Which means for our asset as example:- The ratio of annual return and downside deviation over 5 years of Invesco S&P 500 Low Volatility ETF is 0.43, which is lower, thus worse compared to the benchmark SPY (0.5) in the same period.
- During the last 3 years, the ratio of annual return and downside deviation is 0.23, which is lower, thus worse than the value of 0.4 from the benchmark.

'The Ulcer Index is a technical indicator that measures downside risk, in terms of both the depth and duration of price declines. The index increases in value as the price moves farther away from a recent high and falls as the price rises to new highs. The indicator is usually calculated over a 14-day period, with the Ulcer Index showing the percentage drawdown a trader can expect from the high over that period. The greater the value of the Ulcer Index, the longer it takes for a stock to get back to the former high.'

Which means for our asset as example:- Looking at the Ulcer Ratio of 7.97 in the last 5 years of Invesco S&P 500 Low Volatility ETF, we see it is relatively lower, thus better in comparison to the benchmark SPY (8.52 )
- During the last 3 years, the Ulcer Ratio is 9.99 , which is smaller, thus better than the value of 10 from the benchmark.

'Maximum drawdown measures the loss in any losing period during a fund’s investment record. It is defined as the percent retrenchment from a fund’s peak value to the fund’s valley value. The drawdown is in effect from the time the fund’s retrenchment begins until a new fund high is reached. The maximum drawdown encompasses both the period from the fund’s peak to the fund’s valley (length), and the time from the fund’s valley to a new fund high (recovery). It measures the largest percentage drawdown that has occurred in any fund’s data record.'

Which means for our asset as example:- Compared with the benchmark SPY (-33.7 days) in the period of the last 5 years, the maximum reduction from previous high of -36.3 days of Invesco S&P 500 Low Volatility ETF is smaller, thus worse.
- Compared with SPY (-33.7 days) in the period of the last 3 years, the maximum reduction from previous high of -36.3 days is lower, thus worse.

'The Drawdown Duration is the length of any peak to peak period, or the time between new equity highs. The Max Drawdown Duration is the worst (the maximum/longest) amount of time an investment has seen between peaks (equity highs) in days.'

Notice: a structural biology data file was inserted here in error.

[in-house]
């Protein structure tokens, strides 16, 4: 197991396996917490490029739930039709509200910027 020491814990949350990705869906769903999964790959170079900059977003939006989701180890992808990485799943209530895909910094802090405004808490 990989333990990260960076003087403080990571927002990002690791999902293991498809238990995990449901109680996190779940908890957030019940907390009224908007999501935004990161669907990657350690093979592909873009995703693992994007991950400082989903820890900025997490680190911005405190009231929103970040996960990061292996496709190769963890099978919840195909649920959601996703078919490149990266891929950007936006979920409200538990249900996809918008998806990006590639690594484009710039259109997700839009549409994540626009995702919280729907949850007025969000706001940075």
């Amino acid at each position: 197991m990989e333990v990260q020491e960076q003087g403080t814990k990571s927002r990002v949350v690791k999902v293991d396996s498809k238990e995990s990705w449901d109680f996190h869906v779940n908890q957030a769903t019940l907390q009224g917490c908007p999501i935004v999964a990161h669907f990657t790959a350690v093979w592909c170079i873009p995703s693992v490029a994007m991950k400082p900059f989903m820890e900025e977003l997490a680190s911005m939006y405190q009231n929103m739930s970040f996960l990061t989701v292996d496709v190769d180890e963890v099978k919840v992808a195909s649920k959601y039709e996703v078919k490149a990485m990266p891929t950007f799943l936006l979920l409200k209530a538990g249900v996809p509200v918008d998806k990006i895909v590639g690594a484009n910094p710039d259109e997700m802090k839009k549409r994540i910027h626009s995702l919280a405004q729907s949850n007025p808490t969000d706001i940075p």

Applying this definition to our asset in some examples:- The maximum days under water over 5 years of Invesco S&P 500 Low Volatility ETF is 296 days, which is larger, thus worse compared to the benchmark SPY (235 days) in the same period.
- Compared with SPY (235 days) in the period of the last 3 years, the maximum time in days below previous high water mark of 296 days is larger, thus worse.

'The Average Drawdown Duration is an extension of the Maximum Drawdown. However, this metric does not explain the drawdown in dollars or percentages, rather in days, weeks, or months. The Avg Drawdown Duration is the average amount of time an investment has seen between peaks (equity highs), or in other terms the average of time under water of all drawdowns. So in contrast to the Maximum duration it does not measure only one drawdown event but calculates the average of all.'

Which means for our asset as example:- The average time in days below previous high water mark over 5 years of Invesco S&P 500 Low Volatility ETF is 66 days, which is larger, thus worse compared to the benchmark SPY (55 days) in the same period.
- Looking at average days under water in of 88 days in the period of the last 3 years, we see it is relatively larger, thus worse in comparison to SPY (59 days).

Historical returns have been extended using synthetic data.
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- Note that yearly returns do not equal the sum of monthly returns due to compounding.
- Performance results of Invesco S&P 500 Low Volatility ETF are hypothetical, do not account for slippage, fees or taxes, and are based on backtesting, which has many inherent limitations, some of which are described in our Terms of Use.